If you keep the sets around 3-5 and the reps in the 2-5 range at 80% or more of 1RM you will not overtrain if you have proper recovery modalities in place.

For example a short speed workout: (I’ll rotate exercises depending on the plyometric component and the distances trained)

warmup, drills, strides, accels
4 x 60 with 6-8 minutes recovery
3 x 30 with 4-5 minutes recovery
3 sets double leg hops up stairs
2 sets tuck jumps or 2 sets sprint bounds or 2 sets depth jumps
3 sets jumpsquats
3 sets backsquats
3 sets snatch grip deads

That’s it.

upper body is
3 sets flat bench
3 sets chins
3 sets standing shoulder press
2 sets dips
2 sets single arm dumbell curl

As you can see not a whole lot of volume :slight_smile:


LakeMountD, David W, xlr8, etc.


just got to say how much i’ve enjoyed this thread. It has made me think real hard about the principles that have been presented. LakeMountD, if you hadn’t stuck to your guns, then David W and xlr8 would not have taken the time to explain the thought behind the program they suggest for you. And i really appreciate David W who, despite preaching to stubborn ear’s, kept right on giving his training principles in more detail.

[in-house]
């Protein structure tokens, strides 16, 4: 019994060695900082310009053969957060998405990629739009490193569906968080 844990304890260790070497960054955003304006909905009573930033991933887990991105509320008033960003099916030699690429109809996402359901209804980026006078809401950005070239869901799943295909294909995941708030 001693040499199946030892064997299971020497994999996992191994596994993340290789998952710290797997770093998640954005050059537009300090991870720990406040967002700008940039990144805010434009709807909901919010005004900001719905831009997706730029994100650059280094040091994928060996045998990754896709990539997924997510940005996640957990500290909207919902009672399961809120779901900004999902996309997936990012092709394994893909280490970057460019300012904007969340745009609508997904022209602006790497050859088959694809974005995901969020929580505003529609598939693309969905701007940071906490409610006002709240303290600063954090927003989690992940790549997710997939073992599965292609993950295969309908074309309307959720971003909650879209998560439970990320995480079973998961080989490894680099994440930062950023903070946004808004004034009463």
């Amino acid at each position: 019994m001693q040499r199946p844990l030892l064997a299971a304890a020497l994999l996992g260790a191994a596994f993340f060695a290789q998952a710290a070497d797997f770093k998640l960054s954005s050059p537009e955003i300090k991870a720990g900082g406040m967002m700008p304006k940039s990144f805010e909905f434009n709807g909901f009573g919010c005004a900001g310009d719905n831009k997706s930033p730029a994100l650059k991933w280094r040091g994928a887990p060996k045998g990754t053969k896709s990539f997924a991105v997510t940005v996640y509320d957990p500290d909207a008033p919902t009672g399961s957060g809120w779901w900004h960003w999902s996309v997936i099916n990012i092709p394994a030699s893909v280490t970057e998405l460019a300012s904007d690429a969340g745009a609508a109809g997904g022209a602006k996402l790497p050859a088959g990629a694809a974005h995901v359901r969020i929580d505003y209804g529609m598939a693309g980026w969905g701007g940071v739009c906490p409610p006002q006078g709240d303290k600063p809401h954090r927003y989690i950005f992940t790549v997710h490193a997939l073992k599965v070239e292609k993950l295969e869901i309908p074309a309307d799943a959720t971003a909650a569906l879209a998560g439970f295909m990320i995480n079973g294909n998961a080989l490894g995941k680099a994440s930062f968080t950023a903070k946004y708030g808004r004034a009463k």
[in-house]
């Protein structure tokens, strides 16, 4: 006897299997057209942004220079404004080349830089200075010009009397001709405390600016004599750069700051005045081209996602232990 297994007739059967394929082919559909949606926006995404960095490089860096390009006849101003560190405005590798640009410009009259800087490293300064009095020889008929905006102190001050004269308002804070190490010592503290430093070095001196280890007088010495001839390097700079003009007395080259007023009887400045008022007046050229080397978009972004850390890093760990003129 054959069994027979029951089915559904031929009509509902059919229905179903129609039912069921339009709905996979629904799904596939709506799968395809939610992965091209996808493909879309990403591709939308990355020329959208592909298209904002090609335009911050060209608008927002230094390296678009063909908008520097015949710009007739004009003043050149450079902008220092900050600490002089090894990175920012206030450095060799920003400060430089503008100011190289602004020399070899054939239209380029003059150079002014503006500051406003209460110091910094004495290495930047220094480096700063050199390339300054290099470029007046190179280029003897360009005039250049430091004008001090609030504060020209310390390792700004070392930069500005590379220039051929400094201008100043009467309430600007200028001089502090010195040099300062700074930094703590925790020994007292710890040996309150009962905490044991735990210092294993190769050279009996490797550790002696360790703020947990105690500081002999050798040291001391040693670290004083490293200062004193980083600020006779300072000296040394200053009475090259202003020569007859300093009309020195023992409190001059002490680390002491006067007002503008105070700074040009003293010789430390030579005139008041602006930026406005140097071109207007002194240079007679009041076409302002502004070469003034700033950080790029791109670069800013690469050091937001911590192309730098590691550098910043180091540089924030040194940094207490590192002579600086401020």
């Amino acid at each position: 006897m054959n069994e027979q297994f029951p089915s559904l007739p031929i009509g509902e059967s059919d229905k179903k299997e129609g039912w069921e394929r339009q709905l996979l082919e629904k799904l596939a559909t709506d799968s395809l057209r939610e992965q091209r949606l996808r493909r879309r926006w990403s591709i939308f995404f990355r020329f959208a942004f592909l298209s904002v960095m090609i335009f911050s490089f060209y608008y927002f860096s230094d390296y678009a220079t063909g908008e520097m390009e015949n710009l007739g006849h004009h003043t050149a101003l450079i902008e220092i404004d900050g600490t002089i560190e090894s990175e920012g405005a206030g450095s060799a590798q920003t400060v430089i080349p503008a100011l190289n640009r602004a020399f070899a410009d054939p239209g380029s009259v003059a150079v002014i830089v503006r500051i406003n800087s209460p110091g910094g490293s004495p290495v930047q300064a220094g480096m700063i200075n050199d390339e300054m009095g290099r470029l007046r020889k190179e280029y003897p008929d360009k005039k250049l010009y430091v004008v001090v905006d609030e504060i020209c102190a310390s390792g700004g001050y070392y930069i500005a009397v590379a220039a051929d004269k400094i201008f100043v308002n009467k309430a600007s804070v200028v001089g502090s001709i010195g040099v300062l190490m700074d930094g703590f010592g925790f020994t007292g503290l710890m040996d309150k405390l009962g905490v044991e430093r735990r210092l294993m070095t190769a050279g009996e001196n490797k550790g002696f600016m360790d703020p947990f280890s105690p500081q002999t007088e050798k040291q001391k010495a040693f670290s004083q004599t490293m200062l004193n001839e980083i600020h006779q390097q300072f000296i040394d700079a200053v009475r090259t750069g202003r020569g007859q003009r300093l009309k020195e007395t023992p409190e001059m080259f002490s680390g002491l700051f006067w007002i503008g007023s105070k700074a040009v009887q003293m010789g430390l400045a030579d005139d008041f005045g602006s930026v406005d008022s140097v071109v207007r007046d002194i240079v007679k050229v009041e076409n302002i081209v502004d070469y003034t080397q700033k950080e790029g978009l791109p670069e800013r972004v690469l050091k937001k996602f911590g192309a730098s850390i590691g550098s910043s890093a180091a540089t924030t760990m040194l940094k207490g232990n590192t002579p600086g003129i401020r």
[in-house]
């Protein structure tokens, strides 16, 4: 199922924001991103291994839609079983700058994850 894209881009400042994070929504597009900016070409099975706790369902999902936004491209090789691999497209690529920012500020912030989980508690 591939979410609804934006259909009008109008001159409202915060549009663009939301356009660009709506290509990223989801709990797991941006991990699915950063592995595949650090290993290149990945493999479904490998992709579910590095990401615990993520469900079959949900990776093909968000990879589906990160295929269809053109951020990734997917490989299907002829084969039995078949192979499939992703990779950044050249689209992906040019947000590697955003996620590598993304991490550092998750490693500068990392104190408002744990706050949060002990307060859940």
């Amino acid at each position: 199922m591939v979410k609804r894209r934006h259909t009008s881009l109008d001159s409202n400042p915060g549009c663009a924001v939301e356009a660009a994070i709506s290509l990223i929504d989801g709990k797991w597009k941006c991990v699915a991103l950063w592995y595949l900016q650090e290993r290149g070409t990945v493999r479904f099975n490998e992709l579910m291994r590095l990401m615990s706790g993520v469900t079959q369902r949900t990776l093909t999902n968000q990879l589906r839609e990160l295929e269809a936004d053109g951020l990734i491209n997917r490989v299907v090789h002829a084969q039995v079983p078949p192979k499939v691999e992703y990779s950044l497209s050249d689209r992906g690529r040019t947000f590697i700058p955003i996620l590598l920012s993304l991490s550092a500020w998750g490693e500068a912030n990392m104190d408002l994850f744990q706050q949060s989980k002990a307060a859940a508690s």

Personally, my training has been more along the lines of LakemountD, however, the principles that David W presented makes sense in a different way. And i think i’m gonna give them a go for a few months and see how things go.

Anyway, good luck with the try-out, but remember unless your goin out for the O-line or D-tackle SPEED KILLS. Just look at the miami hurricanes, other than their interior guys, everyonelse just flies. John Vilma, at middle-linebacker is under 225 but is strong (not big) and FAST.
I think its only at the pro level that size starts to win out, but only because EVERYBODY is fast. Good luck!!!


dont get me wrong… xlr8, david w, and all of them have extensive sprinting knowledge… way behind my knowledge base i do admit… unfortunately the lifting principles are out of date. i have trained many different ways and under many different coaches. the best strength and/or size routine is what i am doing… i mean i wish the luck to everyone…


dammit I wrote out a long reply and then lost it!!

I’ll summarize.

The training is not outdated.

Weights are purely complementary to sprinting and not the core component.

If you are looking for max hypertrophy at the expense of limit strength/power and explosiveness then training a bodypart once a week with 15-20 sets, 6 different exercises and 8-12 reps is the way to go.

Performing speed/weights 2-3 times a week (depending on athlete level) with proper recovery modalities in place will not lead to overtraining or CNS drain.

In my short speed work I do 9 sets total for lower body. That is VERY low volume for a trained athlete. you also have to consider density in your training as well and total tonnage lifted.